SMART Docs, Please Do Your Due Diligence
Hello, everyone. Dr. Bonnie Simpson Mason, CEO and co-founder of Beyond the Exam Room.
We are physicians educating physicians about the things we didn't learn in medical school or training that we need to know in order to be successful where?
Beyond the exam room...
In contract negotiations
when making financial decisions, all of that.
Today, I want to talk to you today about one term in particular.
It's one that I want us to embrace, one that I want us to understand that we have to integrate as a necessary part of any non-clinical decisions that we're making.
This term is called due diligence.
Hmm, what is due diligence?
This is a term used in law and in business, and it refers to someone taking the time to gather all of the necessary information they need, analyze that information before they draw a conclusion about a business or financial decision, or even a contractual decision that they're going to make.
Does that sound familiar?
Certainly, it does.
We use the same process in a scientific method. We create our hypothesis. Then, we gather the data, right? We don’t just have a data set with an N of 1. We gather our data from multiple sources. We analyze that data, and then we draw our conclusions based on that broad set of data points, not just an N of 1.
The same thing for us applies.
When we are reviewing a contract, entering into a contractual agreement, we want to make sure that we don’t look at just that one contract.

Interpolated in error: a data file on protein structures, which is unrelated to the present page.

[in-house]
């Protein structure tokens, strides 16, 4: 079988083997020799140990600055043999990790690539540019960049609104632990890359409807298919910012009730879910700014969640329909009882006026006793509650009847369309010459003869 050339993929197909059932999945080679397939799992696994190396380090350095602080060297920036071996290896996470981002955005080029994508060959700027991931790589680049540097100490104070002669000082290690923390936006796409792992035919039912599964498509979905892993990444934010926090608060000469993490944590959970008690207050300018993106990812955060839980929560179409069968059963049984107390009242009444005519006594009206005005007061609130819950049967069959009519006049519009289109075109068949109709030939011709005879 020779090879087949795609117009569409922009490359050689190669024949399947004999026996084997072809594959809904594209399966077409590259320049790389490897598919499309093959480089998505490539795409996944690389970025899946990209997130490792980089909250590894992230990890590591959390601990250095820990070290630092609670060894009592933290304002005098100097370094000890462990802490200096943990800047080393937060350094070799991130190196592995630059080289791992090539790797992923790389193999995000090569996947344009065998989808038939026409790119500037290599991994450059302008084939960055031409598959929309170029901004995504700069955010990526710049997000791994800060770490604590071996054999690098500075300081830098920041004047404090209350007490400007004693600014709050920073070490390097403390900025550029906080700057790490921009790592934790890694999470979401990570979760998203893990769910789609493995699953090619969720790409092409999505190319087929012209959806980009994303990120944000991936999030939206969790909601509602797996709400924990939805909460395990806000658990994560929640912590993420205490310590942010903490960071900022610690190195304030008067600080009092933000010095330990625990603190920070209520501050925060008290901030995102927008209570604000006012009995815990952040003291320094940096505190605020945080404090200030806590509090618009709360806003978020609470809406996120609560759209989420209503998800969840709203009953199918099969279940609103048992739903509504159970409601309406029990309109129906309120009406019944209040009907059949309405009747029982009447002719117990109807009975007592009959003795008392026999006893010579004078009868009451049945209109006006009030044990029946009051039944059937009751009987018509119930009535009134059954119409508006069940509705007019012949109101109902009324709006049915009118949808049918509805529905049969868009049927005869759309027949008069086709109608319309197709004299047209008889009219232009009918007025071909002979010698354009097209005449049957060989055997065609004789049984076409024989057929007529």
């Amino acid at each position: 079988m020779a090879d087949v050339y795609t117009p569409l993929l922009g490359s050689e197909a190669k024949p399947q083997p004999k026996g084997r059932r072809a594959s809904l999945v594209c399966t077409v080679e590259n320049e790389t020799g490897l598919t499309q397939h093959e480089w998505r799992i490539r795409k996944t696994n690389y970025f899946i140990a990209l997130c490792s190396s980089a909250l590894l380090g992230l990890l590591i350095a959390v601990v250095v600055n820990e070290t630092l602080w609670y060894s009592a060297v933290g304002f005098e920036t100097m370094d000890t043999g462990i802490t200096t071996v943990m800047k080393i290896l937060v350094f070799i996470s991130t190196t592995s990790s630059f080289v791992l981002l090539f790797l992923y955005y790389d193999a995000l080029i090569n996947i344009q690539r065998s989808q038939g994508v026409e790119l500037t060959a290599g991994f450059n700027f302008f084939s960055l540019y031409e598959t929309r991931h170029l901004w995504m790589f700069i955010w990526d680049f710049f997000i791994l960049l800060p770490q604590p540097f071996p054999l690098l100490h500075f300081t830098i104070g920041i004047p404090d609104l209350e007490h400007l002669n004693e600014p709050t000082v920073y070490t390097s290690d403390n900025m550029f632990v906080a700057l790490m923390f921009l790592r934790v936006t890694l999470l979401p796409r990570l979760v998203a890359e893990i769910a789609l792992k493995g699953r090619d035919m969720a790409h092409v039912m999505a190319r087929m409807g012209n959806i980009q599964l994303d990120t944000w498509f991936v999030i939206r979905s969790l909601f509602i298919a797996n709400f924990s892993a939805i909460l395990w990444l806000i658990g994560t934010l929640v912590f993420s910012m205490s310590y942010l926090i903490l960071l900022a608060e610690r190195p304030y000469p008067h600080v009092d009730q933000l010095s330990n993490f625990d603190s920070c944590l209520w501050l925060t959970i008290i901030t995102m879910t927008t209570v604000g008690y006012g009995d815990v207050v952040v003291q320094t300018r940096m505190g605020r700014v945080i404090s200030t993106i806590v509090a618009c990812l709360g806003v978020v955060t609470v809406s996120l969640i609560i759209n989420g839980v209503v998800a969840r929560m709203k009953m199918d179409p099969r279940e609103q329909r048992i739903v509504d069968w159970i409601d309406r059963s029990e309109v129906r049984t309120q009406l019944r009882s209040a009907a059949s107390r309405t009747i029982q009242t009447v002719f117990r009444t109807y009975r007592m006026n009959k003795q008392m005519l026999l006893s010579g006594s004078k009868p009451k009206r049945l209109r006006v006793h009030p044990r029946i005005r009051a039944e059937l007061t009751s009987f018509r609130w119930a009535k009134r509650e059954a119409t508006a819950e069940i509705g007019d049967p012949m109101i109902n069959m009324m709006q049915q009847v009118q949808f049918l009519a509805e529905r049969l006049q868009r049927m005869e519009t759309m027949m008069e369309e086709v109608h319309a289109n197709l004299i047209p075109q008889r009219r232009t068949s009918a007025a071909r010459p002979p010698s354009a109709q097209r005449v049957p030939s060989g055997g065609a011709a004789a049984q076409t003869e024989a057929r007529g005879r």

We also want to make sure that we have enough information with which to make an informed decision, and that usually means that you need time in order to make that decision, you need to talk to the appropriate parties, your trusted advisors, your physician colleagues, anyone who can provide some additional information to help you draw the best conclusion for yourself.
You want to do that, and you want to make sure that you integrate that due diligence. I need to do my due diligence when you're in negotiations.
Many times, employers will press us to sign an agreement, to sign an employment agreement expeditiously, sometimes even in like five days.
Don’t do that. Please don’t do that.
We need time to do our due diligence, and you can certainly say to whomever you're negotiating with across the table, "Certainly, you understand that I want to make the best decision possible for myself and my family so I'm going to need a little bit of time to do my due diligence.
How about another, maybe 30 to 60 days?
That way, I can round up my team of go-to advisors, have time to make sure that my family's needs and priorities are met because I want to create a win-win."
How does that feel?
How does that sound?
We can say that, so remember, due diligence is your term for today, and that's how you integrate it into your conversation when you're negotiating.
Have any questions?
Always feel free to email me or ping us on beyondtheexamroom.com...
...and if there's another subject or term you would like us to define or you want to hear more about, let me know. I'll build a blog, a vlog, or even a course around whatever subjects that we are interested in.
Thanks so much.